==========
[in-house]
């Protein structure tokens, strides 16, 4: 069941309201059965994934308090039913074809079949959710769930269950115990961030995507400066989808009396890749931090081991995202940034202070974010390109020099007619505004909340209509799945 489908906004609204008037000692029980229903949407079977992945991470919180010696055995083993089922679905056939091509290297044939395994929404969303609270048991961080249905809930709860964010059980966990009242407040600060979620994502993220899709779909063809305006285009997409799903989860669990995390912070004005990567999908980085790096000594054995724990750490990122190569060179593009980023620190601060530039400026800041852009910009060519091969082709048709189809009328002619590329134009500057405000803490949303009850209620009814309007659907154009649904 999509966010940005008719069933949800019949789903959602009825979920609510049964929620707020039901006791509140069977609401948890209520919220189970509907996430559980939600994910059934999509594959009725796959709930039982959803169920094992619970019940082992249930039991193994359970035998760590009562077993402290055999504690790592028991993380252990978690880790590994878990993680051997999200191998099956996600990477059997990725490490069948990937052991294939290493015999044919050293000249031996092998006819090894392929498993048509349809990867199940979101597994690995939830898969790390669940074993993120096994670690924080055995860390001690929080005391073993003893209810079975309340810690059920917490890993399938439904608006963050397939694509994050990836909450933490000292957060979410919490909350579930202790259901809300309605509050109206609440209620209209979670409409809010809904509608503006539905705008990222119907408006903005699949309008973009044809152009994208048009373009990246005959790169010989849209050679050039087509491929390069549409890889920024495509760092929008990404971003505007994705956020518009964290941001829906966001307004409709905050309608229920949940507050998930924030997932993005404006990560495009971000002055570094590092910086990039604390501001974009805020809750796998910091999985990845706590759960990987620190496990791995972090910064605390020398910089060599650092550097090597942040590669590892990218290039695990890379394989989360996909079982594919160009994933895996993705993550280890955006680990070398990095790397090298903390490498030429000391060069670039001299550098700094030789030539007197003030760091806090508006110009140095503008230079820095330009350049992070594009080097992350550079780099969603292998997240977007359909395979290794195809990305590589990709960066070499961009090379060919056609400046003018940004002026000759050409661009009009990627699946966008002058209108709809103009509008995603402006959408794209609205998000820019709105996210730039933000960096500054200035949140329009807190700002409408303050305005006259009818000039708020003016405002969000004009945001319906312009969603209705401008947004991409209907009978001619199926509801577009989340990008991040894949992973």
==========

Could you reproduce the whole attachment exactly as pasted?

[in-house]
């Protein structure tokens, strides 16, 4: 069941309201059965994934308090039913074809079949959710769930269950115990961030995507400066989808009396890749931090081991995202940034202070974010390109020099007619505004909340209509799945 489908906004609204008037000692029980229903949407079977992945991470919180010696055995083993089922679905056939091509290297044939395994929404969303609270048991961080249905809930709860964010059980966990009242407040600060979620994502993220899709779909063809305006285009997409799903989860669990995390912070004005990567999908980085790096000594054995724990750490990122190569060179593009980023620190601060530039400026800041852009910009060519091969082709048709189809009328002619590329134009500057405000803490949303009850209620009814309007659907154009649904 999509966010940005008719069933949800019949789903959602009825979920609510049964929620707020039901006791509140069977609401948890209520919220189970509907996430559980939600994910059934999509594959009725796959709930039982959803169920094992619970019940082992249930039991193994359970035998760590009562077993402290055999504690790592028991993380252990978690880790590994878990993680051997999200191998099956996600990477059997990725490490069948990937052991294939290493015999044919050293000249031996092998006819090894392929498993048509349809990867199940979101597994690995939830898969790390669940074993993120096994670690924080055995860390001690929080005391073993003893209810079975309340810690059920917490890993399938439904608006963050397939694509994050990836909450933490000292957060979410919490909350579930202790259901809300309605509050109206609440209620209209979670409409809010809904509608503006539905705008990222119907408006903005699949309008973009044809152009994208048009373009990246005959790169010989849209050679050039087509491929390069549409890889920024495509760092929008990404971003505007994705956020518009964290941001829906966001307004409709905050309608229920949940507050998930924030997932993005404006990560495009971000002055570094590092910086990039604390501001974009805020809750796998910091999985990845706590759960990987620190496990791995972090910064605390020398910089060599650092550097090597942040590669590892990218290039695990890379394989989360996909079982594919160009994933895996993705993550280890955006680990070398990095790397090298903390490498030429000391060069670039001299550098700094030789030539007197003030760091806090508006110009140095503008230079820095330009350049992070594009080097992350550079780099969603292998997240977007359909395979290794195809990305590589990709960066070499961009090379060919056609400046003018940004002026000759050409661009009009990627699946966008002058209108709809103009509008995603402006959408794209609205998000820019709105996210730039933000960096500054200035949140329009807190700002409408303050305005006259009818000039708020003016405002969000004009945001319906312009969603209705401008947004991409209907009978001619199926509801577009989340990008991040894949992973």